From the Back Cover
Friends and former college bandmates Elizabeth and Andrew and Zoe have watched one another marry, buy real estate, and start businesses and families, all while trying to hold on to the identities of their youth. But nothing ages them like having to suddenly pass the torch to their own offspring. Now nearing fifty, they all live within shouting distance deep in gentrified Brooklyn, and the trappings of the adult world seem to have arrived with ease. But the summer their children reach maturity (and start sleeping together), the fabric of the adults’ lives begins to unravel, and the secrets and revelations that are finally let loose can never be reclaimed.
With end-of-semester demands drastically increasing, I found myself craving a light, easy read, and the bright turquoise spine of MODERN LOVERS seemed to be calling my name. Thus, I escaped the university insanity and transported myself to summertime Brooklyn in the hopes of enjoying a sweet, summery story. But MODERN LOVERS was a bit different than what I anticipated.
“Choices were easy to make until you realized how long life could be.”
Who, you ask, are these “modern lovers” Straub speaks of? Quirky yet one-dimensional hipsters make up our cast of characters. There is Elizabeth, a near-50 year old real estate agent stuck in a rut, and her husband Andrew, who faces a mid-life crisis and, during an attempt to find a new life’s purpose, becomes entranced by a hip new co-op in the neighborhood. There is former college bandmate Zoe, grappling with the fact that her marriage is in shambles, and her wife Jane, an eccentric chef with whom Zoe operates a trendy Brooklyn restaurant called Hyacinth. Adolescent Harry, son of Elizabeth and Andrew, experiments with becoming the “cool” teenager his parents once were and begins a relationship with childhood friend Ruby, daughter of Zoe and Jane and a recent high school graduate struggling to decide how she wants to spend the rest of her life. Together, these characters represent the complexity of human relationships, but individually, they lack development and seem engulfed by a singular aspect of their personality.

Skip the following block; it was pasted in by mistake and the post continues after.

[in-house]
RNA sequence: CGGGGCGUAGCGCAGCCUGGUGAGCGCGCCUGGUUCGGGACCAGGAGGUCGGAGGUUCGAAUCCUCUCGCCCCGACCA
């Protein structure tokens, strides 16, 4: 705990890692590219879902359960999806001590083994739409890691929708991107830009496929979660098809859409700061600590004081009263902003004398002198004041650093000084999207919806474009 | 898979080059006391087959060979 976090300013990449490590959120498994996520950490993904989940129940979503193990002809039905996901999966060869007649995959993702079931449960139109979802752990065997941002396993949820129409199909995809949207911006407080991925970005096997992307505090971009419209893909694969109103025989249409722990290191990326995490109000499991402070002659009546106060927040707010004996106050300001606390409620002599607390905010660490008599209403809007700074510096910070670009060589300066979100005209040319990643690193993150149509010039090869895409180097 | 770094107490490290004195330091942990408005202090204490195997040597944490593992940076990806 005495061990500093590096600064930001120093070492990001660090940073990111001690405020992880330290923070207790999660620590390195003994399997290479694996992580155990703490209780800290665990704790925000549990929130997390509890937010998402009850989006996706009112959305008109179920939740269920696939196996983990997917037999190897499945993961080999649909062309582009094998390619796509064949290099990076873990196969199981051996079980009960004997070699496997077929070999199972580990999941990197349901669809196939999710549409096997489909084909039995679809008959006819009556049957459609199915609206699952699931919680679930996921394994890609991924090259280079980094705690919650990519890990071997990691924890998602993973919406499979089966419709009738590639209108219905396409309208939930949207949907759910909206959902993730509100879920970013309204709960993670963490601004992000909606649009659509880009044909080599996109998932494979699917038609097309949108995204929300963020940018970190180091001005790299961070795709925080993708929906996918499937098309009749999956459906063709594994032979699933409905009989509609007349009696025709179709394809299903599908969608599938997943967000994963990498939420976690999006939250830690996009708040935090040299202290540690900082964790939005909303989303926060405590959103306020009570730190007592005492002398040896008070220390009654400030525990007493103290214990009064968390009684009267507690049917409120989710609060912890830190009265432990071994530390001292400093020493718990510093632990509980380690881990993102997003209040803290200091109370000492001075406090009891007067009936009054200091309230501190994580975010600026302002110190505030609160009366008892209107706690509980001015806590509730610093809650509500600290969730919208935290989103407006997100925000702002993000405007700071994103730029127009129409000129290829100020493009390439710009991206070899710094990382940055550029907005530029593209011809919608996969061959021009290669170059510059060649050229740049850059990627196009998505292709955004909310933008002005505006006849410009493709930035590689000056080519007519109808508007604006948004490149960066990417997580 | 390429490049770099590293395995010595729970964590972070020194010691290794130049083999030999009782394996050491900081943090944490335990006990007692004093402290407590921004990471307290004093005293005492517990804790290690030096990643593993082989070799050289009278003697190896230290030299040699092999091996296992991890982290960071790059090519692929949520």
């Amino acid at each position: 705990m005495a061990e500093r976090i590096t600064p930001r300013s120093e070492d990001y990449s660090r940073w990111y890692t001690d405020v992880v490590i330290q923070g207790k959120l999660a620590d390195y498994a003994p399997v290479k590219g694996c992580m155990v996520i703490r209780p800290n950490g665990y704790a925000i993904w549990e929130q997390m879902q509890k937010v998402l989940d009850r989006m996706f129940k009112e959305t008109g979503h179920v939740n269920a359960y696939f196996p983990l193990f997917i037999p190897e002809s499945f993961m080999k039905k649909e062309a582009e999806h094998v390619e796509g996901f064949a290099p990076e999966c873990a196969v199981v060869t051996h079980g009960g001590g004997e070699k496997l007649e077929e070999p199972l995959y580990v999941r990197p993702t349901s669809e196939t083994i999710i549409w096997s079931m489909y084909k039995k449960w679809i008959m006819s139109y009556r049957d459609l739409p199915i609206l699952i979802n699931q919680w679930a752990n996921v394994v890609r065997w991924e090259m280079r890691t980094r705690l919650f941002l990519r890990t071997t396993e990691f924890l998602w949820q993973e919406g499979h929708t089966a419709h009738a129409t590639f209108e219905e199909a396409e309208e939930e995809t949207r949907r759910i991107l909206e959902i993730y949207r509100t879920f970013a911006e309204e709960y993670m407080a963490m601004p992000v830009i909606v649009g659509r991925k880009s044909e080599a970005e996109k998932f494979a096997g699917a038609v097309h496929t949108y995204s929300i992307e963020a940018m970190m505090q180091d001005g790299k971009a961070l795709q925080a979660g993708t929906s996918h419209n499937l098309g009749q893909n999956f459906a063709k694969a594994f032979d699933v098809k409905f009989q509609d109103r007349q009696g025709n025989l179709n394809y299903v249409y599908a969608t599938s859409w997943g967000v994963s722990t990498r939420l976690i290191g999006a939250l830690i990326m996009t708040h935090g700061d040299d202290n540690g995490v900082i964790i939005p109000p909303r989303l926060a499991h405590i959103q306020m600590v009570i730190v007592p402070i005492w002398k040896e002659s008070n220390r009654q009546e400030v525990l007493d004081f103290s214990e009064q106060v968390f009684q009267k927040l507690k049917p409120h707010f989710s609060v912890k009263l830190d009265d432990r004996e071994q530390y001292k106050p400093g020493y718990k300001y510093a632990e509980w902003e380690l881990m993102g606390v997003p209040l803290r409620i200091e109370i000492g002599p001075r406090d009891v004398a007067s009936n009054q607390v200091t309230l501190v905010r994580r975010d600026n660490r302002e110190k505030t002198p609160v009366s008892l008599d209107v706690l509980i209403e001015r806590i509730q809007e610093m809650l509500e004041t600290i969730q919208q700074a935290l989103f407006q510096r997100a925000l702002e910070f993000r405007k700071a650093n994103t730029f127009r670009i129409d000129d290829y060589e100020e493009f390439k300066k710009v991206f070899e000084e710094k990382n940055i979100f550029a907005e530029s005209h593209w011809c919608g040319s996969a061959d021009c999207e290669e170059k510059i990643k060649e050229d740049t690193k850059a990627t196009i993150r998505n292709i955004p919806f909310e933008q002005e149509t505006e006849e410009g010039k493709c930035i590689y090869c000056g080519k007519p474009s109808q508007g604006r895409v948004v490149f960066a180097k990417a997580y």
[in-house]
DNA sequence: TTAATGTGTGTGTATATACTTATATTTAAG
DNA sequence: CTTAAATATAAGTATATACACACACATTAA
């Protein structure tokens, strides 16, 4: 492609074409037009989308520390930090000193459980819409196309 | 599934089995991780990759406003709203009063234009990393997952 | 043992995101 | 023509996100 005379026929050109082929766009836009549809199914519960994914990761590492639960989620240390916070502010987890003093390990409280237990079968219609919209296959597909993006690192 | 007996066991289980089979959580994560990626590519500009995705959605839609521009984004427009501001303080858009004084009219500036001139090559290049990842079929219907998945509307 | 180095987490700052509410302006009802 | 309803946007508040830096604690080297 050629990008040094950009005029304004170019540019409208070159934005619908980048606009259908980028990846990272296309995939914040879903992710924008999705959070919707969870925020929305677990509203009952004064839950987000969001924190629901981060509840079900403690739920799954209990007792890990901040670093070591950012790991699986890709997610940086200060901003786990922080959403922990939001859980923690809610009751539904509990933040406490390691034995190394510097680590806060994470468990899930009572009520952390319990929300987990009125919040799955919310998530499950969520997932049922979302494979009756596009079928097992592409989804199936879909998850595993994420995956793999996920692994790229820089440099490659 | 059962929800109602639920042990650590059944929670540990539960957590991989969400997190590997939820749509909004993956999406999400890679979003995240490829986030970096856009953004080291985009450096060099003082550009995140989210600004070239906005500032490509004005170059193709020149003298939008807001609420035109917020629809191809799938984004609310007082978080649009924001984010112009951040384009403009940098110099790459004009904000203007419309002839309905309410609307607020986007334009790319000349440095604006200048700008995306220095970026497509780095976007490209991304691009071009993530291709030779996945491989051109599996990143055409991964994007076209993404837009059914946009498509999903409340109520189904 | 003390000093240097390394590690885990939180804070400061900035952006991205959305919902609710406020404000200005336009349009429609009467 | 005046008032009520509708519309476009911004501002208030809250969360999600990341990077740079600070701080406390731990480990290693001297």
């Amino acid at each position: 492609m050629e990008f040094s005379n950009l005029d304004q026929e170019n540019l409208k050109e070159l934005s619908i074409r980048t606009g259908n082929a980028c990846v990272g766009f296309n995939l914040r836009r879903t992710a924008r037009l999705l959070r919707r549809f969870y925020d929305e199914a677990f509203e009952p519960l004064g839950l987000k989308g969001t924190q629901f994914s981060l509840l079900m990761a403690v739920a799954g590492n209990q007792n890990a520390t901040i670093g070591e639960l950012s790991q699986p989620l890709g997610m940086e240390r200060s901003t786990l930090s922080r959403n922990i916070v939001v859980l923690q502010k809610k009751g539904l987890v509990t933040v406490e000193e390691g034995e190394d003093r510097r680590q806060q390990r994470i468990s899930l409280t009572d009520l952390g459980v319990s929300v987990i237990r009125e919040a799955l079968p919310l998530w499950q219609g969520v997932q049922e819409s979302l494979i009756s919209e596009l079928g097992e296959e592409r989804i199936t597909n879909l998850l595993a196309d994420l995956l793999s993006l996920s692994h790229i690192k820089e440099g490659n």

The plot of MODERN LOVERS seemed a bit confused. Without getting into spoilers, I believe a lot of different events were haphazardly thrown in but not fully explored like they should’ve been. I enjoyed the book and Straub’s quick wittiness, but I think it could’ve been more than just a “beach read” had it gone into a bit more depth and gave more background on the various characters and their complicated history.
“Why couldn’t everyone just stay young forever? If not on the outside, then just on the inside, where no one ever got too old to be optimistic.”
MODERN LOVERS truly is a book about (yes, you guessed it) modern lovers, in every sense of the word. Straub deeply explores every kind of relationship: husband and wife, friend and lover, even cat and owner. She expertly examines human nature, what drives and motivates us, in a way that helped me gain perspective on some of my own relationships. Overall, I can say that I enjoyed MODERN LOVERS for what it is: a light beach read, but I went into it hoping for more and came out disappointed.